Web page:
Originally Posted By: kayvee

My point is, you shouldn't strive for never bettering yourself


Of course, but that has diddly squat to do with my point which is about eschewing rules, not descent into sloth.
Posted by: Morodiene

Re: A NEW KIND OF STYLE - 11/17/12 08:49 AM

Originally Posted By: dire tonic
Originally Posted By: kayvee

My point is, you shouldn't strive for never bettering yourself


Of course, but that has diddly squat to do with my point which is about eschewing rules, not descent into sloth.




Like I said in my post, it's one thing to do something because you cannot vs. being able to and choosing another sound. Which is it for you?
Posted by: dire tonic

Re: A NEW KIND OF STYLE - 11/19/12 05:01 AM

Originally Posted By: Morodiene
Like I said in my post, it's one thing to do something because you cannot vs. being able to and choosing another sound. Which is it for you?


Some tasks look to me like the vertical face of the Eiger so I don't even try. Others I might attempt then give up as it dawns on me that it will be time wasted for the level of satisfaction achieved. Then others are borderline.....but I’m not sure I've understood your question, Morodiene. I don't know what you mean by "choosing another sound".
Posted by: Morodiene

Re: A NEW KIND OF STYLE - 11/19/12 08:18 AM

Originally Posted By: dire tonic
Originally Posted By: Morodiene
Like I said in my post, it's one thing to do something because you cannot vs. being able to and choosing another sound. Which is it for you?


Some tasks look to me like the vertical face of the Eiger so I don't even try. Others I might attempt then give up as it dawns on me that it will be time wasted for the level of satisfaction achieved. Then others are borderline.....but I’m not sure I've understood your question, Morodiene. I don't know what you mean by "choosing another sound".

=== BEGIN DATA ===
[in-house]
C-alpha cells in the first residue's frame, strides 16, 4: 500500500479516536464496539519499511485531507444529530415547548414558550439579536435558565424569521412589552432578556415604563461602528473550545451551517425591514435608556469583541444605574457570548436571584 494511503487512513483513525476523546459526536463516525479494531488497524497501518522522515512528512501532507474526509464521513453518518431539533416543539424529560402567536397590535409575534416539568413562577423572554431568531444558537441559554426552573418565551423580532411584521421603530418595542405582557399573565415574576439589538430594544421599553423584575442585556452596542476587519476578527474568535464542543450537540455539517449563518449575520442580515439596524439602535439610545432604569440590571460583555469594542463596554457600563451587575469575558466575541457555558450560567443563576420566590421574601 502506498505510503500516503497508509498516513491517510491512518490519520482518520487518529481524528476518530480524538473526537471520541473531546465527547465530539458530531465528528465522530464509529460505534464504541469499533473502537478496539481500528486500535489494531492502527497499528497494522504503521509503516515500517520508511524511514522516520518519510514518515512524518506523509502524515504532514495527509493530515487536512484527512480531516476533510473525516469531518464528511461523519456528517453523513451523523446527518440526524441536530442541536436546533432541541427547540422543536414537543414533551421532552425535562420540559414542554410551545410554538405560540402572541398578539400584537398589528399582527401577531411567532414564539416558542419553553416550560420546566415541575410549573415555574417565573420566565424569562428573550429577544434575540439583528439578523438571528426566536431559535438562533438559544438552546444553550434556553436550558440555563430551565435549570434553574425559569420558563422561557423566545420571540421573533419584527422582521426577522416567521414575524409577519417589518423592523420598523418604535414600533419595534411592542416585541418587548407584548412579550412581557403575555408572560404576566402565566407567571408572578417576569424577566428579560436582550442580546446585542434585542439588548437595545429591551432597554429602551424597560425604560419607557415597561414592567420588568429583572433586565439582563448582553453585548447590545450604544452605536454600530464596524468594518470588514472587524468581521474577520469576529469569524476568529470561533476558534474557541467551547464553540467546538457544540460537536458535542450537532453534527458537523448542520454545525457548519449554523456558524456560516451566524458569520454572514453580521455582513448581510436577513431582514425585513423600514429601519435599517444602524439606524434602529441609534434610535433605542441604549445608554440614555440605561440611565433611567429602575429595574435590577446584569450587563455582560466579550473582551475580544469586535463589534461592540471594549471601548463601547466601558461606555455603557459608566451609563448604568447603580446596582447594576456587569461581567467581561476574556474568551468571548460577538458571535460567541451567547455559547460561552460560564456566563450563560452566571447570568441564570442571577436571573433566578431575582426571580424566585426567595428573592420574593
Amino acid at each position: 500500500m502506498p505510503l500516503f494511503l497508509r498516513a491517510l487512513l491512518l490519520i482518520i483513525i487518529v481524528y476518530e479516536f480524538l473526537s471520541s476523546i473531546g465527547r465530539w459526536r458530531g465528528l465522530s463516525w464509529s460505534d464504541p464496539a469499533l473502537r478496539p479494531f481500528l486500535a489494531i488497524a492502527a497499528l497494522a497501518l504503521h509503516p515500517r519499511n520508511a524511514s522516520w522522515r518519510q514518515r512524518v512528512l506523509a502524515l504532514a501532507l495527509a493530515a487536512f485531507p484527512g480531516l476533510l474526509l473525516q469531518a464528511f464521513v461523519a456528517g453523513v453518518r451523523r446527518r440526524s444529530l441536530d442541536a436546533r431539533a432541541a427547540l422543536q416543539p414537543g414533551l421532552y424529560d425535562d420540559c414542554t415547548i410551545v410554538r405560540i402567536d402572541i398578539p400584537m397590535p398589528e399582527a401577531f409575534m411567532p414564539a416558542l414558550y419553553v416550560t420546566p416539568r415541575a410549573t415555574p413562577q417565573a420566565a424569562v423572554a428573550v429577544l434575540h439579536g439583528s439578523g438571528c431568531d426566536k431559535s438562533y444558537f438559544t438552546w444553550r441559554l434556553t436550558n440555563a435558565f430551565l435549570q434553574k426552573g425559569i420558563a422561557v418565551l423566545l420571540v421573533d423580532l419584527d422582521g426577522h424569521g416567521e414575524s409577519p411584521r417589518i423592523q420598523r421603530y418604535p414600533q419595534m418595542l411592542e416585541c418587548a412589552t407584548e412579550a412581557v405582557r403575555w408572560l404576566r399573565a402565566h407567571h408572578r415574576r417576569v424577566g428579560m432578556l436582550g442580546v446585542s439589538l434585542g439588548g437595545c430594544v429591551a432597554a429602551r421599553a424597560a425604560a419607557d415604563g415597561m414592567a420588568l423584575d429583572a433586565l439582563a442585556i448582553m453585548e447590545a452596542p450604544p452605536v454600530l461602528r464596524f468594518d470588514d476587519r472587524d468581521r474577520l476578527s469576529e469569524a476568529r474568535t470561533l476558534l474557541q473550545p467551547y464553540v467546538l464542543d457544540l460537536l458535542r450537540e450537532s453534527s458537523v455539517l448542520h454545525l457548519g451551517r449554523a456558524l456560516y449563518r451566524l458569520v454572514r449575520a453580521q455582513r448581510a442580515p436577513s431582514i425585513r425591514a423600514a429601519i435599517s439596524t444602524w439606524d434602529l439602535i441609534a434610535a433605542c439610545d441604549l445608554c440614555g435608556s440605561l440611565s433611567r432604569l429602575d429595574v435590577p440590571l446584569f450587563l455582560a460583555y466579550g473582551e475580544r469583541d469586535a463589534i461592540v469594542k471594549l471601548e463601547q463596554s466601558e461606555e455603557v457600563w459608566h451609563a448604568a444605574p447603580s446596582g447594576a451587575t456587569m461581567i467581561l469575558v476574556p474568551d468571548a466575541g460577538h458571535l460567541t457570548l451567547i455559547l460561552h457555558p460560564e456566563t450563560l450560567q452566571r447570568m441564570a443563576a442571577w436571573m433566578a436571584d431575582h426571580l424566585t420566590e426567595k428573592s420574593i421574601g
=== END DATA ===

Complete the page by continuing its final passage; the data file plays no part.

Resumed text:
The OP talked about playing in a new style, meaning making something sound the way they want it to rather than a more traditional approach might be - at least that is what I got from the OP. So if you are making a sound that is different on purpose, I'm all for that. But if you make it because you are not able to od otherwise, then I think perhaps you are short-changing yourself.
Posted by: dire tonic

Re: A NEW KIND OF STYLE - 11/19/12 09:51 AM

Originally Posted By: Morodiene

The OP talked about playing in a new style, meaning making something sound the way they want it to rather than a more traditional approach might be - at least that is what I got from the OP. So if you are making a sound that is different on purpose, I'm all for that. But if you make it because you are not able to od otherwise, then I think perhaps you are short-changing yourself.


But doesn’t that lead to a paradox of opportunity where those who have the skills to play a piece as intended needn’t do so while those who lack the skills to play as intended can do nothing?

For the aspiring virtuoso it perhaps makes sense to do things ‘properly' in a coherent order and to be patient, but if it’s all for personal pleasure, why impose a regime? As I remember it, the sheet music industry had a profitable sideline turning out easy arrangements of most of the tricky well-known classics just for those who wanted to play for the fun of it. Even serious students must have played some of these on their way up.

In any case, whether we are deadly serious or just it in for the fun, we can still make leaps and bounds while engaging in music recreationally. Such leaps may not always be in approved directions but if they lead us to focus our minds on tasks which we deem important for ourselves I see no evidence that it matters.

This is from a self-taught perspective. I can see how it might not correspond with that of a teacher.

Posted by: dmd

Re: A NEW KIND OF STYLE - 11/19/12 10:06 AM

Originally Posted By: dire tonic
Originally Posted By: Morodiene

The OP talked about playing in a new style, meaning making something sound the way they want it to rather than a more traditional approach might be - at least that is what I got from the OP. So if you are making a sound that is different on purpose, I'm all for that. But if you make it because you are not able to od otherwise, then I think perhaps you are short-changing yourself.